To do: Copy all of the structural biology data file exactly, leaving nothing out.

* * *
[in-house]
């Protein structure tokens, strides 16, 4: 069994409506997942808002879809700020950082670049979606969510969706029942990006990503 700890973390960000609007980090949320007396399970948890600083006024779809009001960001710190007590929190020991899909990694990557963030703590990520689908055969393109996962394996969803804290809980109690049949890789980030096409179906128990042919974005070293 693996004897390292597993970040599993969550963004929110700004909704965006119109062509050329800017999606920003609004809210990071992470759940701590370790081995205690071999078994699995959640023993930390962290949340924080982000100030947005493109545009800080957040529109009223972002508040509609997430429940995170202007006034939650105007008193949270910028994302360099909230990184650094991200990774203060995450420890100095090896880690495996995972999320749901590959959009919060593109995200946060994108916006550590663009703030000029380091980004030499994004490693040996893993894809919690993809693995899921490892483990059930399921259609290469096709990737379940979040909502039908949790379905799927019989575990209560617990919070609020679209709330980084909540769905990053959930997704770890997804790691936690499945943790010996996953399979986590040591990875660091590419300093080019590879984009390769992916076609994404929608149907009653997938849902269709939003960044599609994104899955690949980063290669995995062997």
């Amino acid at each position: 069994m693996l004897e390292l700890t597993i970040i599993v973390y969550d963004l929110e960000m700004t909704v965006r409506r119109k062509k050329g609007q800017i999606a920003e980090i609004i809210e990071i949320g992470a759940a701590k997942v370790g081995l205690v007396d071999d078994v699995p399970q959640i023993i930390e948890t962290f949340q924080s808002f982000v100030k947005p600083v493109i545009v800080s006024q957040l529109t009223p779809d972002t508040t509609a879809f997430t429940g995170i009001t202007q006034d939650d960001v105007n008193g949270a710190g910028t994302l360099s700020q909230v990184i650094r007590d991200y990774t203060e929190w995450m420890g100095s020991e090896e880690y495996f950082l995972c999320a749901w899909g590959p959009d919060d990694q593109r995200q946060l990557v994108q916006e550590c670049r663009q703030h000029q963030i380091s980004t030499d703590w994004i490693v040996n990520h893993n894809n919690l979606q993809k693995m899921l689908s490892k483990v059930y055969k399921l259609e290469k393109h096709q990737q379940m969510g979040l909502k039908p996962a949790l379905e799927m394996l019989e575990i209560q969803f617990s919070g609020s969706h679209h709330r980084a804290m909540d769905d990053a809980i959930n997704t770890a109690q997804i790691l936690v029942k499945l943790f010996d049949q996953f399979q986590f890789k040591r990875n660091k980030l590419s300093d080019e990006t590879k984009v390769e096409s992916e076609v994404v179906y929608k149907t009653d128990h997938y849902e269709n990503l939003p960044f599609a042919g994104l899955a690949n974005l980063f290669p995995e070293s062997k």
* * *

[in-house]
């Protein structure tokens, strides 16, 4: 069994409506997942808002879809700020950082670049979606969510969706029942990006990503 700890973390960000609007980090949320007396399970948890600083006024779809009001960001710190007590929190020991899909990694990557963030703590990520689908055969393109996962394996969803804290809980109690049949890789980030096409179906128990042919974005070293 693996004897390292597993970040599993969550963004929110700004909704965006119109062509050329800017999606920003609004809210990071992470759940701590370790081995205690071999078994699995959640023993930390962290949340924080982000100030947005493109545009800080957040529109009223972002508040509609997430429940995170202007006034939650105007008193949270910028994302360099909230990184650094991200990774203060995450420890100095090896880690495996995972999320749901590959959009919060593109995200946060994108916006550590663009703030000029380091980004030499994004490693040996893993894809919690993809693995899921490892483990059930399921259609290469096709990737379940979040909502039908949790379905799927019989575990209560617990919070609020679209709330980084909540769905990053959930997704770890997804790691936690499945943790010996996953399979986590040591990875660091590419300093080019590879984009390769992916076609994404929608149907009653997938849902269709939003960044599609994104899955690949980063290669995995062997």
């Amino acid at each position: 069994m693996l004897e390292l700890t597993i970040i599993v973390y969550d963004l929110e960000m700004t909704v965006r409506r119109k062509k050329g609007q800017i999606a920003e980090i609004i809210e990071i949320g992470a759940a701590k997942v370790g081995l205690v007396d071999d078994v699995p399970q959640i023993i930390e948890t962290f949340q924080s808002f982000v100030k947005p600083v493109i545009v800080s006024q957040l529109t009223p779809d972002t508040t509609a879809f997430t429940g995170i009001t202007q006034d939650d960001v105007n008193g949270a710190g910028t994302l360099s700020q909230v990184i650094r007590d991200y990774t203060e929190w995450m420890g100095s020991e090896e880690y495996f950082l995972c999320a749901w899909g590959p959009d919060d990694q593109r995200q946060l990557v994108q916006e550590c670049r663009q703030h000029q963030i380091s980004t030499d703590w994004i490693v040996n990520h893993n894809n919690l979606q993809k693995m899921l689908s490892k483990v059930y055969k399921l259609e290469k393109h096709q990737q379940m969510g979040l909502k039908p996962a949790l379905e799927m394996l019989e575990i209560q969803f617990s919070g609020s969706h679209h709330r980084a804290m909540d769905d990053a809980i959930n997704t770890a109690q997804i790691l936690v029942k499945l943790f010996d049949q996953f399979q986590f890789k040591r990875n660091k980030l590419s300093d080019e990006t590879k984009v390769e096409s992916e076609v994404v179906y929608k149907t009653d128990h997938y849902e269709n990503l939003p960044f599609a042919g994104l899955a690949n974005l980063f290669p995995e070293s062997k």